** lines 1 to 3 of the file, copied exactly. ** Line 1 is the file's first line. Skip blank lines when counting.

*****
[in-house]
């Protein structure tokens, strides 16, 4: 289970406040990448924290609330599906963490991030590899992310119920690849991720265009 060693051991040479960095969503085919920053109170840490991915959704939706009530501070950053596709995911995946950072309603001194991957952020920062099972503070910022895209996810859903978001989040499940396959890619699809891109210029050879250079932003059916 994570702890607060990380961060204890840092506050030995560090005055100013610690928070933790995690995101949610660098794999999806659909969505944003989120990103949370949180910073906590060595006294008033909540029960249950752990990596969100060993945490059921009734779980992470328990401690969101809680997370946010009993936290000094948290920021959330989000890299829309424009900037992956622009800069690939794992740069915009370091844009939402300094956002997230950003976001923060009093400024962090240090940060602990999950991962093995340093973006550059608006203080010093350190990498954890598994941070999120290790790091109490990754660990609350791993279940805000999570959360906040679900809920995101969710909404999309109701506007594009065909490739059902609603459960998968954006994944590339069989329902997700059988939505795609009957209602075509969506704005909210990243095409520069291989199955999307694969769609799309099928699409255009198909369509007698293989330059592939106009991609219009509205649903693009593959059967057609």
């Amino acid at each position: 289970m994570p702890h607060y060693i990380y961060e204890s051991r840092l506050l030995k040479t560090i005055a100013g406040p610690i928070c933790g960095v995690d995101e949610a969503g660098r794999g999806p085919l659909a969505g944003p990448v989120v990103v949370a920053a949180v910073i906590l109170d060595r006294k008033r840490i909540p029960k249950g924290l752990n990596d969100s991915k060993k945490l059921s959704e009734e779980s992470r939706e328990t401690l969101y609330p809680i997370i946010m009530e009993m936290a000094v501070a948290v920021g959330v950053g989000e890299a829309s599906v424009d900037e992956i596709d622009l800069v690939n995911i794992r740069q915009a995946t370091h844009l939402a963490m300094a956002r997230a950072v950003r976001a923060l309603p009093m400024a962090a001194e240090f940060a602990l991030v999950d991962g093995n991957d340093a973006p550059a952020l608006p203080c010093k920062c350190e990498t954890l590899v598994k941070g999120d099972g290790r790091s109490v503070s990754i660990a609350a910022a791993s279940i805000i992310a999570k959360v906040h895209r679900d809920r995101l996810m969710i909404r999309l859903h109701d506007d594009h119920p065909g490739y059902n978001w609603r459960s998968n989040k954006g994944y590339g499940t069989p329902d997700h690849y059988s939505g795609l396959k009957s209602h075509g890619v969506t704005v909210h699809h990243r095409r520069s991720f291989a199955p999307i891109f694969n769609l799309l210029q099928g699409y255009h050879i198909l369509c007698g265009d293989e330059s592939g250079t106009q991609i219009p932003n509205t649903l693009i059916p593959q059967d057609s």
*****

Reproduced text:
[in-house]
């Protein structure tokens, strides 16, 4: 289970406040990448924290609330599906963490991030590899992310119920690849991720265009 060693051991040479960095969503085919920053109170840490991915959704939706009530501070950053596709995911995946950072309603001194991957952020920062099972503070910022895209996810859903978001989040499940396959890619699809891109210029050879250079932003059916 994570702890607060990380961060204890840092506050030995560090005055100013610690928070933790995690995101949610660098794999999806659909969505944003989120990103949370949180910073906590060595006294008033909540029960249950752990990596969100060993945490059921009734779980992470328990401690969101809680997370946010009993936290000094948290920021959330989000890299829309424009900037992956622009800069690939794992740069915009370091844009939402300094956002997230950003976001923060009093400024962090240090940060602990999950991962093995340093973006550059608006203080010093350190990498954890598994941070999120290790790091109490990754660990609350791993279940805000999570959360906040679900809920995101969710909404999309109701506007594009065909490739059902609603459960998968954006994944590339069989329902997700059988939505795609009957209602075509969506704005909210990243095409520069291989199955999307694969769609799309099928699409255009198909369509007698293989330059592939106009991609219009509205649903693009593959059967057609």
């Amino acid at each position: 289970m994570p702890h607060y060693i990380y961060e204890s051991r840092l506050l030995k040479t560090i005055a100013g406040p610690i928070c933790g960095v995690d995101e949610a969503g660098r794999g999806p085919l659909a969505g944003p990448v989120v990103v949370a920053a949180v910073i906590l109170d060595r006294k008033r840490i909540p029960k249950g924290l752990n990596d969100s991915k060993k945490l059921s959704e009734e779980s992470r939706e328990t401690l969101y609330p809680i997370i946010m009530e009993m936290a000094v501070a948290v920021g959330v950053g989000e890299a829309s599906v424009d900037e992956i596709d622009l800069v690939n995911i794992r740069q915009a995946t370091h844009l939402a963490m300094a956002r997230a950072v950003r976001a923060l309603p009093m400024a962090a001194e240090f940060a602990l991030v999950d991962g093995n991957d340093a973006p550059a952020l608006p203080c010093k920062c350190e990498t954890l590899v598994k941070g999120d099972g290790r790091s109490v503070s990754i660990a609350a910022a791993s279940i805000i992310a999570k959360v906040h895209r679900d809920r995101l996810m969710i909404r999309l859903h109701d506007d594009h119920p065909g490739y059902n978001w609603r459960s998968n989040k954006g994944y590339g499940t069989p329902d997700h690849y059988s939505g795609l396959k009957s209602h075509g890619v969506t704005v909210h699809h990243r095409r520069s991720f291989a199955p999307i891109f694969n769609l799309l210029q099928g699409y255009h050879i198909l369509c007698g265009d293989e330059s592939g250079t106009q991609i219009p932003n509205t649903l693009i059916p593959q059967d057609s």